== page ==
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KUOW's environment beat brings you stories on the ongoing cleanup of the Hanford Nuclear Reservation, alternative energy, the health of the Puget Sound, coal transportation and more. We're also partnered with several stations across the Northwest to bring you environmental news via EarthFix.

Wildfires near Seattle are earlier, faster and more intense than usual

An air tanker drops red fire retardant on a wildfire near Twisp, Wash., Wednesday, Aug. 19, 2015.
An air tanker drops red fire retardant on a wildfire near Twisp, Wash., Wednesday, Aug. 19, 2015. High temperatures last month fueled fires in the Cascades and broke global records.

State officials are investigating the causes of two forest fires northeast of Seattle.

With no lightning reported in the Oso or Gold Bar areas where the fires started, officials suspect they were caused by humans, either accidentally or intentionally.

Scientists say a month of record-breaking hot, dry weather helped fuel the fires in the normally wet foothills of the Cascades. Global emissions of carbon dioxide, along with a strong El Niño, have helped turn up the thermostat locally and around the world.

April was the seventh month in a row to break a global high-temperature record, according to figures released by NASA over the weekend.

PHOTOS: Sunbathers gawked as wildfires burned Chelan

Washington state averaged 6.3 degrees Fahrenheit warmer than its 30-year average for April, according to Karin Bumbaco, assistant Washington state climatologist.

"That’s really warm," Bumbaco said. "Usually we're within 2 degrees Fahrenheit of normal."

Only in 1934 during the Dust Bowl era did Washington state have a warmer April.

Last month, Seattle, Bellingham, Olympia and Wenatchee all had their warmest Aprils on record. Sea-Tac Airport hit 89 degrees on April 18, the warmest April temperature in Seattle history going back to 1894.

Warmer, drier, earlier

As of Monday afternoon, both fires were mostly contained.

Both fires started in recently logged areas, which can dry out and become combustible more easily than older forests.

"Think of what a clear cut looks like," biologist Dave Peterson with the U.S. Forest Service Pacific Northwest Research Station in Seattle said. "It's open. There's definitely more air circulation in there. There's less shade." Underneath a forest canopy, woody material stays wetter and much less likely to catch fire, he said.

Peterson lives on a tree farm across a ridge from the Hot Shot fire northwest of Oso.

"We've been smelling smoke in the morning here today, and previous days," he said.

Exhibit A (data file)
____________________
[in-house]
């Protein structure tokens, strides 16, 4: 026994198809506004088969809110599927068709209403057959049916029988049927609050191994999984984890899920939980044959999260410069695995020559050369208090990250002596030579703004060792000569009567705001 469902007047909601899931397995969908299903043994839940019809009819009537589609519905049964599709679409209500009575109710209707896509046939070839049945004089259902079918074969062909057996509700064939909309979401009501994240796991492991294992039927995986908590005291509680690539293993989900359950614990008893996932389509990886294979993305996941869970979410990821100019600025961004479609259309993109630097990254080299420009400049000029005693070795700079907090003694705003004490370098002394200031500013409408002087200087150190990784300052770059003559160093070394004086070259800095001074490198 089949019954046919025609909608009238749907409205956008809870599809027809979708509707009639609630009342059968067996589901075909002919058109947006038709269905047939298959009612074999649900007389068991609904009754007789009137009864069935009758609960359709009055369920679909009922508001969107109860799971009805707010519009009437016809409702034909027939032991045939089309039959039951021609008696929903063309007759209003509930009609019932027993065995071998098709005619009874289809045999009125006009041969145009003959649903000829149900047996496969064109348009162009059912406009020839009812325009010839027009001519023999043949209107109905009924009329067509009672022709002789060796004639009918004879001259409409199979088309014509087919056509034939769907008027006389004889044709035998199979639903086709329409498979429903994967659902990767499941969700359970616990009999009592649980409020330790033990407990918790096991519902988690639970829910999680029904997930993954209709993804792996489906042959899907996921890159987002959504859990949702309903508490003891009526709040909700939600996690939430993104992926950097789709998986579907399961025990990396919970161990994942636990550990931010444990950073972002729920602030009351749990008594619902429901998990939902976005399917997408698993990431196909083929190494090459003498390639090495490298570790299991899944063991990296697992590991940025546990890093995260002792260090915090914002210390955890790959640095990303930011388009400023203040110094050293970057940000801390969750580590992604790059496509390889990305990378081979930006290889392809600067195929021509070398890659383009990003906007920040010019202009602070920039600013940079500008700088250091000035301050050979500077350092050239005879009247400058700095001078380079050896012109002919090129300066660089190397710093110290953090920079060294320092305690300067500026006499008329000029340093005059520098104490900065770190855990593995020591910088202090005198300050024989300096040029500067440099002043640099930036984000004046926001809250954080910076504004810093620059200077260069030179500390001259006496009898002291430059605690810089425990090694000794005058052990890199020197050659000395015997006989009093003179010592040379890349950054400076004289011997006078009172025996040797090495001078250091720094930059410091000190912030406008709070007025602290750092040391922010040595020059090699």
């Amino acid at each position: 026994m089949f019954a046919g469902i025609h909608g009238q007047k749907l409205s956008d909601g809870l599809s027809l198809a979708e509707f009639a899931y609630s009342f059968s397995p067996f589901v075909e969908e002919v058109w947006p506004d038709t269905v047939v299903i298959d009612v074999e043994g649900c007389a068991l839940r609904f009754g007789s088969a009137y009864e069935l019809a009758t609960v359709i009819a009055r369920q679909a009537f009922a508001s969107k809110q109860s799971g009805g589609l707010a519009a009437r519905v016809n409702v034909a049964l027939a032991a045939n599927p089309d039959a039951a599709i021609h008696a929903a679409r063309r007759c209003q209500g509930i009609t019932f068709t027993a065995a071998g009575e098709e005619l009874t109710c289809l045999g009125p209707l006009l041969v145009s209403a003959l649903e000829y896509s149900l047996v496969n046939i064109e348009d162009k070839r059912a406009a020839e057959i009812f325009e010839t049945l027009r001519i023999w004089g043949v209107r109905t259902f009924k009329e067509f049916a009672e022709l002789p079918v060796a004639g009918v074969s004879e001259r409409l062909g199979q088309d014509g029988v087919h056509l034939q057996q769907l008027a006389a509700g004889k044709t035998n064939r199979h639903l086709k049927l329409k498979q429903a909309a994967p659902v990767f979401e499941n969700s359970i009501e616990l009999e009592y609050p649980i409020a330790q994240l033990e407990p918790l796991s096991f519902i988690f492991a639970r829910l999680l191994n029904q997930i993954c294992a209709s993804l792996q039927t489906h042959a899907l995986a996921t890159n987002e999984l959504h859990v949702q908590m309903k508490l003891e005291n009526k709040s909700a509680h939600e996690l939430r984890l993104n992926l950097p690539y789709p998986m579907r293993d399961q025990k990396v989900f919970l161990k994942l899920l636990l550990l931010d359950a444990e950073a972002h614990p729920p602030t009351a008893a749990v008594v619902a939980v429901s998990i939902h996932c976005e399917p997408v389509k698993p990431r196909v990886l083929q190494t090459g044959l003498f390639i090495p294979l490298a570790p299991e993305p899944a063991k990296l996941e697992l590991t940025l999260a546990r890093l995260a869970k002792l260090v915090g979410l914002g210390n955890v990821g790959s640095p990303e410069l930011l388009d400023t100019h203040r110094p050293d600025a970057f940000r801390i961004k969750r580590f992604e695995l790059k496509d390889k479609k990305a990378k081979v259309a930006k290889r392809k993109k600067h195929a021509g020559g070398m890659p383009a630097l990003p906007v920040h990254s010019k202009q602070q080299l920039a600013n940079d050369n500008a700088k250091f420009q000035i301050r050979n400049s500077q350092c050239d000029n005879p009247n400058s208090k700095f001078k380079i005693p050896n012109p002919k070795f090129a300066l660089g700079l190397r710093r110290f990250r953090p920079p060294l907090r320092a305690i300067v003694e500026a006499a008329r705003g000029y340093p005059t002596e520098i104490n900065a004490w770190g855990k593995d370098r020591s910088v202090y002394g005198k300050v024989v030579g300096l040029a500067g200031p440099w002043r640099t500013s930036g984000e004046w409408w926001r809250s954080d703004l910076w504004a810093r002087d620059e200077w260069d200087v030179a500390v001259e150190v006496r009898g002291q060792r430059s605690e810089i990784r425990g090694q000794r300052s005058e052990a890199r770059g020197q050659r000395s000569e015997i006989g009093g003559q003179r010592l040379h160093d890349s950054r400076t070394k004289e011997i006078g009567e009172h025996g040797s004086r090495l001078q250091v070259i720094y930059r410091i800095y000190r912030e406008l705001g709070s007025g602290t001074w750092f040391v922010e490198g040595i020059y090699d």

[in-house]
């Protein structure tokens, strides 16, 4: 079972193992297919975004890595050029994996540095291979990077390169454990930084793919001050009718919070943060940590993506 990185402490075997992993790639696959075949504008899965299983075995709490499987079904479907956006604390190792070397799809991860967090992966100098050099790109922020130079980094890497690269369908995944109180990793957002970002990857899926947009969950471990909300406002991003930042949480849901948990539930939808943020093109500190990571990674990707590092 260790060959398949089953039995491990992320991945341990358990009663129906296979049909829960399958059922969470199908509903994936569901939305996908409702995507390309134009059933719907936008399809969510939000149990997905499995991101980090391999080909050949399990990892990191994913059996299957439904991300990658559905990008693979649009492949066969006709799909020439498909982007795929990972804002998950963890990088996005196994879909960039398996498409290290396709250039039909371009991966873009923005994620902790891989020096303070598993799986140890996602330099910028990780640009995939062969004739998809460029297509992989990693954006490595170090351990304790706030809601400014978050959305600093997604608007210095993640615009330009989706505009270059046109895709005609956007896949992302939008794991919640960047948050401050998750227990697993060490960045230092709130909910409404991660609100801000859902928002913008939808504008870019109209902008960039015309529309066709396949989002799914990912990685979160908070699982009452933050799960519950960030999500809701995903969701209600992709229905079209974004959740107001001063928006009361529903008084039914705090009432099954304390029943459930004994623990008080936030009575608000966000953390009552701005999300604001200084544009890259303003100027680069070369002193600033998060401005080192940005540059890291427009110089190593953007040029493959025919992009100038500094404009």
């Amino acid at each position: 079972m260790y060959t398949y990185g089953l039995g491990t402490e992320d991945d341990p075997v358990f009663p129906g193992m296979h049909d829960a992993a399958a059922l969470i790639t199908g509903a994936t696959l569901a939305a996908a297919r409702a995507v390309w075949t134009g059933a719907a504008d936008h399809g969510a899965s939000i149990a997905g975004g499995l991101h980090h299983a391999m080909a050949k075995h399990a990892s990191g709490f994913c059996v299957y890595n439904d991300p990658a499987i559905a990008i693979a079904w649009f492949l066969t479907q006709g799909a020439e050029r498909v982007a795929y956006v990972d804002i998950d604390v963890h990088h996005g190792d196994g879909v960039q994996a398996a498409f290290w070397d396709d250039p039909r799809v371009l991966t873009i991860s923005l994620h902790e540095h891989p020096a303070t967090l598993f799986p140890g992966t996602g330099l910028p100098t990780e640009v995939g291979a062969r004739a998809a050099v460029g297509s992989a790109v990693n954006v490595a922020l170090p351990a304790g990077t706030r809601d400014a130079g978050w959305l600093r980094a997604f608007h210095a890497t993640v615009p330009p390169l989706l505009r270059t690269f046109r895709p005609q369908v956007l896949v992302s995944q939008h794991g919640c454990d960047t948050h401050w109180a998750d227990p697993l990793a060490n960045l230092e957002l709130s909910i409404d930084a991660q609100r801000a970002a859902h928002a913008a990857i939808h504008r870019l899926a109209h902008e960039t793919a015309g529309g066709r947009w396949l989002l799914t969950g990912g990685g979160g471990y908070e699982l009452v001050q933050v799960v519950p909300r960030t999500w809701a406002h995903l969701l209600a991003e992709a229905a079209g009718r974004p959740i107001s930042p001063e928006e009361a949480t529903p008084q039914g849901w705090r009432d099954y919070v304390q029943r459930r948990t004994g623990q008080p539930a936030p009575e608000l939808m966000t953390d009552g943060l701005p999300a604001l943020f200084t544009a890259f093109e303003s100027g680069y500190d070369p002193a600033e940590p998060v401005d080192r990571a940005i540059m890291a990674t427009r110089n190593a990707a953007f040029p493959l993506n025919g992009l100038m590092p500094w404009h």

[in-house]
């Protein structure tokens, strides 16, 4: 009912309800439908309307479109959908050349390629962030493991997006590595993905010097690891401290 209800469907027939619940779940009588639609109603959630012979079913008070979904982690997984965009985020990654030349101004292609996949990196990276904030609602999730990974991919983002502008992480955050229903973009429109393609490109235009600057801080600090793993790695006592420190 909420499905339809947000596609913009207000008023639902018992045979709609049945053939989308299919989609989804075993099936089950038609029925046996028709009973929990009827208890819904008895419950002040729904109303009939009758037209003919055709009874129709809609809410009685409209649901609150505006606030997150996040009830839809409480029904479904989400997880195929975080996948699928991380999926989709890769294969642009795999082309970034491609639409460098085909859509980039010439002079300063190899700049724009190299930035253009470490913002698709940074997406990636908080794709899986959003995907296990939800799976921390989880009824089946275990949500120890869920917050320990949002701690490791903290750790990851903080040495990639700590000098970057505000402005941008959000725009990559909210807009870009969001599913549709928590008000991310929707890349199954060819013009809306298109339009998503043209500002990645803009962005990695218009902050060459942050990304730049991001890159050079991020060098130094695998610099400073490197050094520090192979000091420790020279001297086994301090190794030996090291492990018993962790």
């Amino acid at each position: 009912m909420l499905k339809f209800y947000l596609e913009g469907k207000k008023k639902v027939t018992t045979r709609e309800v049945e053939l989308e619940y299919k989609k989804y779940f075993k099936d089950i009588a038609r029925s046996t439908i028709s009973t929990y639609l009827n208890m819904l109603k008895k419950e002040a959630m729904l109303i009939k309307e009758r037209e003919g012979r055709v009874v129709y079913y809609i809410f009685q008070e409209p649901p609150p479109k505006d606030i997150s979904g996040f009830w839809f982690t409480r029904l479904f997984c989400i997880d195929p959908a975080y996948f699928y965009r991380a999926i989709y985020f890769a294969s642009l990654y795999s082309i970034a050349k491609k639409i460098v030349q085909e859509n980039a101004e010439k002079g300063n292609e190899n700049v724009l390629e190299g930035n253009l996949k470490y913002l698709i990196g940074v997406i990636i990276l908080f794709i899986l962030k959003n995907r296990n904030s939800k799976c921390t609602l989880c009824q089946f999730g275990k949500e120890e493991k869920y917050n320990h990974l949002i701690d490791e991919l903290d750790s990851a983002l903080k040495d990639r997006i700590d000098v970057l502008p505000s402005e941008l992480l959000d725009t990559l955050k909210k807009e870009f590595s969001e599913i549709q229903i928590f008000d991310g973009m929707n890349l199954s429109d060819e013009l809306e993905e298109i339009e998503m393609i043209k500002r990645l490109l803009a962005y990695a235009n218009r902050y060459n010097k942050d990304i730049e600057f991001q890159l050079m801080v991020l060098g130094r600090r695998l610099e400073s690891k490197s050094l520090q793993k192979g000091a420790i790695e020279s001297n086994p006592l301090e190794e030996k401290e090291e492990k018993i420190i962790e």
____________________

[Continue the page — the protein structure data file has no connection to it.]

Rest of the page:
The Hot Shot fire — named for the Sierra Pacific-purchased timber sale where it started — has burned 67 acres, while the Proctor Creek fire, between Gold Bar and Index, Washington, has burned 352 acres, according to the incident management team fighting both fires.

Peterson said small forest fires aren't unusual where he lives. Two years ago, his family was instructed to evacuate as a fire charged downhill toward their home.

"But what is unusual is to have these fires during the month of May," Peterson said.

"This early in the season, it's very unusual," said Randy Shepard, incident team spokesperson. "Normally conditions are very wet and soggy."

Shepard said that in his decades of working on fires in Washington, he could not remember any that have grown as quickly and intensely as these have this early in the fire season.

"You have to have just the right conditions for a fire to get burning this time of year," Peterson said.

He said even a short heat wave can dry out a damp forest enough to get it to burn.

Washington state has had two summers in a row of extreme wildfires.

The National Interagency Fire Center is forecasting a return to more normal fire conditions in the Northwest this summer.   

The record-warm April melted off much of the state's snowpack, sending the volume of mountain snow in many areas down to 75 percent or less of normal levels. But this year's snowpack — a natural reservoir of moisture that helps forest soils stay moist through much of the summer — is in much better condition than it was in 2015, when Gov. Jay Inslee declared a drought emergency.

But scientists say that as the global climate changes in decades ahead, extreme could become the new normal, both for heat waves and forest fires. 

"We can expect a lot more area to burn, and we can also expect a longer fire season," Peterson said.

Year started with KUOW: 2009